Join Chris Orwig for an in-depth discussion in this video Painting in color to a specific area, part of Photoshop for Photographers: Color Emphasis.
The great thing about using these hand coloring techniques, is that they give us a lot of flexibility. We can always change our mind, or customize the way we've worked with these different layers. And they also allow us to be creative in different ways. So here, let's talk about how we can further customize the color of this image. For example, let's say that rather than having the belt blue here, we want this to be a bit purple. Well one way that we can do this and affect this area is by making a selection and then creating and adjustment layer or sometimes you'll just want to go straight to creating that adjustment layer.
Let's do that. Click on the hue saturation adjustment layer icon and then click on Colorize. Next we can select the color, and I had mentioned I want to go perhaps with a purple here, and then what we need to do. Is we need to make sure that this color isn't affecting the entire image but only the belt. To do that we'll navigate over to the mask area of the properties panel and we'll click on the button for Invert. There's also a handy shortcut to invert your mask, it's Cmd+I on a Mac or Ctrl+I on Windows. So either by way of shortcut or by clicking on the button, invert the mask so that it's black.
That conceals the entire purple tint or colorize effect. Next grab your brush tool. Here with the brush tool selected we want to paint with white. We want to zoom in on the area of the photograph that we want to work with. And we want a nice soft and small brush and what I mean by having a small brush and a soft brush, is a small size here without any hardness. Then we'll just start to paint over this part of the picture. I'm going to make the brush a little bit bigger so I can paint this in. A little bit more quickly. And as you're working with hand painting, and hand tinting, and coloring, how detailed you go, or how quick you go really depends upon the project, and what you're doing.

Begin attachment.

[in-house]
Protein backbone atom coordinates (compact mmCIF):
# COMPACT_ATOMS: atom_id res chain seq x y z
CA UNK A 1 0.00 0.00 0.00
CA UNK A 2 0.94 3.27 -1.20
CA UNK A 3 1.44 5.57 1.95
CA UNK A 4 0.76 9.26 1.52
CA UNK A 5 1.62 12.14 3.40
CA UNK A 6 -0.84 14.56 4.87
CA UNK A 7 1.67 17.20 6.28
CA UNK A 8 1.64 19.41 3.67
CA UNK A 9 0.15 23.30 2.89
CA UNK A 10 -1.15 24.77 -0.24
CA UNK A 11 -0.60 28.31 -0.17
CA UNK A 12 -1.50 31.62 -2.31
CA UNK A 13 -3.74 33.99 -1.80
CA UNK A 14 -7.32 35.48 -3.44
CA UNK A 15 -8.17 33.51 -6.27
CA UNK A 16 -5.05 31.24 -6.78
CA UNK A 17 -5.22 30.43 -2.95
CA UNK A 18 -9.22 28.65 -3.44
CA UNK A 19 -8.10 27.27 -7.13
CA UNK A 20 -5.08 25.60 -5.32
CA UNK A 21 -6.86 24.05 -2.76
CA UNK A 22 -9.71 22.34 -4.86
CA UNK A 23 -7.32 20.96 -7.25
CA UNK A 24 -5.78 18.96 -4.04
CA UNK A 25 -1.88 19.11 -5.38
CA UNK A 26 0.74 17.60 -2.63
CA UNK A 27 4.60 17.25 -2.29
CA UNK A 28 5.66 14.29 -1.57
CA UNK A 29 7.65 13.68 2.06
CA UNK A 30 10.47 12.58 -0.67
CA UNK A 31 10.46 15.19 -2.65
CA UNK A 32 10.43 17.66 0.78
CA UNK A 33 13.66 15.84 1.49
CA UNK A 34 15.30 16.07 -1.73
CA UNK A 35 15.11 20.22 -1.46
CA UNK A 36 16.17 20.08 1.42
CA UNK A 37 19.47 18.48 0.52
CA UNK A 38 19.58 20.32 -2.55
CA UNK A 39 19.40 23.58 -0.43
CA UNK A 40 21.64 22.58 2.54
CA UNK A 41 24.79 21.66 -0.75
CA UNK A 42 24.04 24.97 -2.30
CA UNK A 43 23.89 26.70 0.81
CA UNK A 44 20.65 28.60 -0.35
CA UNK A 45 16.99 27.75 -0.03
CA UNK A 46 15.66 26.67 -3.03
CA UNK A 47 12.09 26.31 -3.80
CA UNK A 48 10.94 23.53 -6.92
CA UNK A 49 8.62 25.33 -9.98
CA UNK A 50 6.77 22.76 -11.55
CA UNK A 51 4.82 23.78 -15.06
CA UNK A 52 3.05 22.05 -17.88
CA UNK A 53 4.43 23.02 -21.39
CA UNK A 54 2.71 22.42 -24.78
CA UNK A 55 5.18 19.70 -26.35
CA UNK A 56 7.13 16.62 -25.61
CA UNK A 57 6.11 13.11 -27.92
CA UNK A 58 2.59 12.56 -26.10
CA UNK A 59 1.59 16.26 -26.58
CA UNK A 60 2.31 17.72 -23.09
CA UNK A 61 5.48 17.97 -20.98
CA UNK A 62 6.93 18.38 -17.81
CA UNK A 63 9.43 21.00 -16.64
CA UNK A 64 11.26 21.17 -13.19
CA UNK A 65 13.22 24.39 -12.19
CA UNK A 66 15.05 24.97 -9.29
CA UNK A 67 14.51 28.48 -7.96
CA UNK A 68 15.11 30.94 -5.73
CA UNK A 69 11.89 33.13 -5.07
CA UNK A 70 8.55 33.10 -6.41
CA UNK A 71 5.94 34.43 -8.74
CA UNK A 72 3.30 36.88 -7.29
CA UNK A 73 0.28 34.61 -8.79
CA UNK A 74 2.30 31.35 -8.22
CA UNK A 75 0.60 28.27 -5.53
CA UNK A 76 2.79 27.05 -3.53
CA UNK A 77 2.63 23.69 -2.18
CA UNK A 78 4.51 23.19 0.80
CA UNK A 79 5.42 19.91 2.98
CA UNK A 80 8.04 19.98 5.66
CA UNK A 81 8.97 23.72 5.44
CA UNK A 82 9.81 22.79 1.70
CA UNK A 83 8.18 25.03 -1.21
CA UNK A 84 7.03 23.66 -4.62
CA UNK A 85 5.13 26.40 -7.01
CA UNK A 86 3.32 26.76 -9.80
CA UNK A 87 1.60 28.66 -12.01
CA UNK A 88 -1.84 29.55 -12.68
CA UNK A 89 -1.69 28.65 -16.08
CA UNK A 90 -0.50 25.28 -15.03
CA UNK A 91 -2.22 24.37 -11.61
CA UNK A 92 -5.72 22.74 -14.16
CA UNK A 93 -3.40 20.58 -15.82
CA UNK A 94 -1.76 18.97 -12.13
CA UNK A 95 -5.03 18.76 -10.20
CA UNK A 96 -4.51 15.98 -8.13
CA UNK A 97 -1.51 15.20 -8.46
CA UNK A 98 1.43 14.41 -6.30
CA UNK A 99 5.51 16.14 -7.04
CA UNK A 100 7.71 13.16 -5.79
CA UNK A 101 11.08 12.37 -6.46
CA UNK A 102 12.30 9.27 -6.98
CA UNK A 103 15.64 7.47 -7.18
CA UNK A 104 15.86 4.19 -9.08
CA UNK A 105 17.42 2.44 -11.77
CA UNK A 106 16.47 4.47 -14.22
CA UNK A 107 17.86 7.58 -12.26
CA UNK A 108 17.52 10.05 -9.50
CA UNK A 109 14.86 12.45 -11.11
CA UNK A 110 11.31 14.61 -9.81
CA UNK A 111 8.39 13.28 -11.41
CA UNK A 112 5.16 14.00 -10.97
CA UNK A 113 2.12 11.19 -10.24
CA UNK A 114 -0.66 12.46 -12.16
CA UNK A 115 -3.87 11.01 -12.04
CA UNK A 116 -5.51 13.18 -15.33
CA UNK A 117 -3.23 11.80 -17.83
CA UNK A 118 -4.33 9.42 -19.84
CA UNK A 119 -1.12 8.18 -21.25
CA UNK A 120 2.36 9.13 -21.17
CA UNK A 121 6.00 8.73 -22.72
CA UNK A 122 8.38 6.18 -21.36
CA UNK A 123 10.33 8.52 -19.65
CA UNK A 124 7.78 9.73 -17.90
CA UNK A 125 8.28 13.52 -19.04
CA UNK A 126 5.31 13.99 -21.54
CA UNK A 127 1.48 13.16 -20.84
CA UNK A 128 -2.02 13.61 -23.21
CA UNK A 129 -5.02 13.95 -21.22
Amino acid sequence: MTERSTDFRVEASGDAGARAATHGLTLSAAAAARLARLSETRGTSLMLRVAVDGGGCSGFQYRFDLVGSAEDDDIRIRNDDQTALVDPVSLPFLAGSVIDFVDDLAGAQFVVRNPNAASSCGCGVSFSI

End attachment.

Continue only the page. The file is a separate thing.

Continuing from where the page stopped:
And also how important it is. In this case, the belt is actually pretty important, because this is going to stand out. And these edges are going to be noticeable because the color is so different. So it's not just like, an area on the side of the photograph, but it's really, central area. Here, I'll paint with black to conceal some of the kind of spillover there; I painted too much color in in a few areas. And then, I'll paint with white to bring a little bit more in on a couple other spots, like the buckle here, and the edges of the buckle. Next, we want to zoom out after we broaden the color here, so, let me do a little bit more painting.
I'm almost done with that. Zoom out by pressing Cmd+Minus on a Mac, Ctrl+Minus on Windows. And, here we can see how we have this new colorized effect in that part of the image. I like to typically feather the edges that I've just made with that mask. sort of softens them so they blend in nicely. And then of course go back to the hue options here and change the overall saturation of the belt or the color. Now that you've actually painted it in, you made decide you know what it might work better to have kind of a darker blue color there, so we're just making that have a little bit more snap.
Or maybe a bit more of a green or a yellow. Really it depends upon the overall aesthetic that you want to accomplish. My case I'm going for a bit more of a pastel, watercolor look with this image. So, I'll bring that color saturation down and then chose a color which fits that overall aesthetic.
- Isolating color
- Removing and highlighting color
- Selectively desaturating an image
- Hand painting in color in a specific area
- Posterizing an image
- Creating a sepia-toned look
- Colorizing an entire image
- Changing the background color
- Creating vibrant color with adjustment layers
- Copying and reusing color adjustments to a new photo